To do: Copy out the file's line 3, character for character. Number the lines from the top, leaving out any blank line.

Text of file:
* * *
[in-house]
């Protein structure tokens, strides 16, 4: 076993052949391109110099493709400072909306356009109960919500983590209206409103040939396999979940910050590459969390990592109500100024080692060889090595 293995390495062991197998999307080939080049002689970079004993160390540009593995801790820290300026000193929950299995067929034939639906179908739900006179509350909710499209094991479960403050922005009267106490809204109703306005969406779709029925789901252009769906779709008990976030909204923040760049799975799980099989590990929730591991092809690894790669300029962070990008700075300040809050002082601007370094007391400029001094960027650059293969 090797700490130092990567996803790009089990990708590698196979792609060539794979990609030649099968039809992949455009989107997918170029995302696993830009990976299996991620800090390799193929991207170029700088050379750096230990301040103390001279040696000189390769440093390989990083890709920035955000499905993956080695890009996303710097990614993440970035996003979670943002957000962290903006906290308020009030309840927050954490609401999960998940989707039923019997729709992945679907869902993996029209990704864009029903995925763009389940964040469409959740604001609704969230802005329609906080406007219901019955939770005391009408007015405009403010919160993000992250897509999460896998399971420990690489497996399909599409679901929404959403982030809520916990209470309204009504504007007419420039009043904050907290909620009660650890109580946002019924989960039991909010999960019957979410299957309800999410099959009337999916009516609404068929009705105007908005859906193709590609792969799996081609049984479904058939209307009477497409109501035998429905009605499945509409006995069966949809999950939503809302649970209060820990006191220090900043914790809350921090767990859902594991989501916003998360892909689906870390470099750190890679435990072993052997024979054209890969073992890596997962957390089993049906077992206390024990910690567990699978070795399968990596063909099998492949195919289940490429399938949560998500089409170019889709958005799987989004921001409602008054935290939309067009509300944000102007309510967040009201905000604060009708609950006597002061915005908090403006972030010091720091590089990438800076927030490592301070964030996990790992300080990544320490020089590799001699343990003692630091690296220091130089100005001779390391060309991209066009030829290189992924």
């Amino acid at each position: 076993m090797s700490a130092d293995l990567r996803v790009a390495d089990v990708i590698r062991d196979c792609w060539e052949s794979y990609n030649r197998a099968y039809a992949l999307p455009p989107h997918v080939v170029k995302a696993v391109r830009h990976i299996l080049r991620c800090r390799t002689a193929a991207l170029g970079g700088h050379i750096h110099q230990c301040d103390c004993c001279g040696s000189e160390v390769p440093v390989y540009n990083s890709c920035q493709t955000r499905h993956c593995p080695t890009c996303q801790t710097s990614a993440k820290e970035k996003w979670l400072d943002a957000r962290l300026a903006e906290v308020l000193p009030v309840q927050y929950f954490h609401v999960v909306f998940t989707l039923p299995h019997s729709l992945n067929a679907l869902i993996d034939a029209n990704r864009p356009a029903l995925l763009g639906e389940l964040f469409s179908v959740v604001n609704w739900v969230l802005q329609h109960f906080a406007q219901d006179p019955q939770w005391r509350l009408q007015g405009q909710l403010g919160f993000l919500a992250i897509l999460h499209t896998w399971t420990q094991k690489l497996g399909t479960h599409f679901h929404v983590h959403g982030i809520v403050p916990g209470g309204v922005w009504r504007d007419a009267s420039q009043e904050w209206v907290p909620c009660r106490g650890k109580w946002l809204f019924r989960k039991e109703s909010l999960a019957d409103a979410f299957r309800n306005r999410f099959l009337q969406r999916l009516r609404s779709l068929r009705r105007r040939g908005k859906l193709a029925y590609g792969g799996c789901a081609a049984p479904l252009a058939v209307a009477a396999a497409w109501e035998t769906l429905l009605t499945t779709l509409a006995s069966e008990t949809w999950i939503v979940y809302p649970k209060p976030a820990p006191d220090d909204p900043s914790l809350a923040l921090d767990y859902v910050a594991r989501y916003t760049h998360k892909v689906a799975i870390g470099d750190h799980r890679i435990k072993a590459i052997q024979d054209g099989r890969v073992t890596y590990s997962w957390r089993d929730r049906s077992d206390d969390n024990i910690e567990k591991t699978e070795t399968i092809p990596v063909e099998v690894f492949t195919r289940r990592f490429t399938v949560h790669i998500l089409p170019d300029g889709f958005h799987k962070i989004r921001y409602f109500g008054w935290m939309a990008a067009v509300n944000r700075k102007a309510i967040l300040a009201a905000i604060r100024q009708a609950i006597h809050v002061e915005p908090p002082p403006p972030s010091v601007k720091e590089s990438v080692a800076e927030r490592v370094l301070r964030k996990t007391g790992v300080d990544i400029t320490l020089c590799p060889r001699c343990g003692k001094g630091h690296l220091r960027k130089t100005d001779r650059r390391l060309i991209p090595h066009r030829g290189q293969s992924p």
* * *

């Amino acid at each position: 076993m090797s700490a130092d293995l990567r996803v790009a390495d089990v990708i590698r062991d196979c792609w060539e052949s794979y990609n030649r197998a099968y039809a992949l999307p455009p989107h997918v080939v170029k995302a696993v391109r830009h990976i299996l080049r991620c800090r390799t002689a193929a991207l170029g970079g700088h050379i750096h110099q230990c301040d103390c004993c001279g040696s000189e160390v390769p440093v390989y540009n990083s890709c920035q493709t955000r499905h993956c593995p080695t890009c996303q801790t710097s990614a993440k820290e970035k996003w979670l400072d943002a957000r962290l300026a903006e906290v308020l000193p009030v309840q927050y929950f954490h609401v999960v909306f998940t989707l039923p299995h019997s729709l992945n067929a679907l869902i993996d034939a029209n990704r864009p356009a029903l995925l763009g639906e389940l964040f469409s179908v959740v604001n609704w739900v969230l802005q329609h109960f906080a406007q219901d006179p019955q939770w005391r509350l009408q007015g405009q909710l403010g919160f993000l919500a992250i897509l999460h499209t896998w399971t420990q094991k690489l497996g399909t479960h599409f679901h929404v983590h959403g982030i809520v403050p916990g209470g309204v922005w009504r504007d007419a009267s420039q009043e904050w209206v907290p909620c009660r106490g650890k109580w946002l809204f019924r989960k039991e109703s909010l999960a019957d409103a979410f299957r309800n306005r999410f099959l009337q969406r999916l009516r609404s779709l068929r009705r105007r040939g908005k859906l193709a029925y590609g792969g799996c789901a081609a049984p479904l252009a058939v209307a009477a396999a497409w109501e035998t769906l429905l009605t499945t779709l509409a006995s069966e008990t949809w999950i939503v979940y809302p649970k209060p976030a820990p006191d220090d909204p900043s914790l809350a923040l921090d767990y859902v910050a594991r989501y916003t760049h998360k892909v689906a799975i870390g470099d750190h799980r890679i435990k072993a590459i052997q024979d054209g099989r890969v073992t890596y590990s997962w957390r089993d929730r049906s077992d206390d969390n024990i910690e567990k591991t699978e070795t399968i092809p990596v063909e099998v690894f492949t195919r289940r990592f490429t399938v949560h790669i998500l089409p170019d300029g889709f958005h799987k962070i989004r921001y409602f109500g008054w935290m939309a990008a067009v509300n944000r700075k102007a309510i967040l300040a009201a905000i604060r100024q009708a609950i006597h809050v002061e915005p908090p002082p403006p972030s010091v601007k720091e590089s990438v080692a800076e927030r490592v370094l301070r964030k996990t007391g790992v300080d990544i400029t320490l020089c590799p060889r001699c343990g003692k001094g630091h690296l220091r960027k130089t100005d001779r650059r390391l060309i991209p090595h066009r030829g290189q293969s992924p």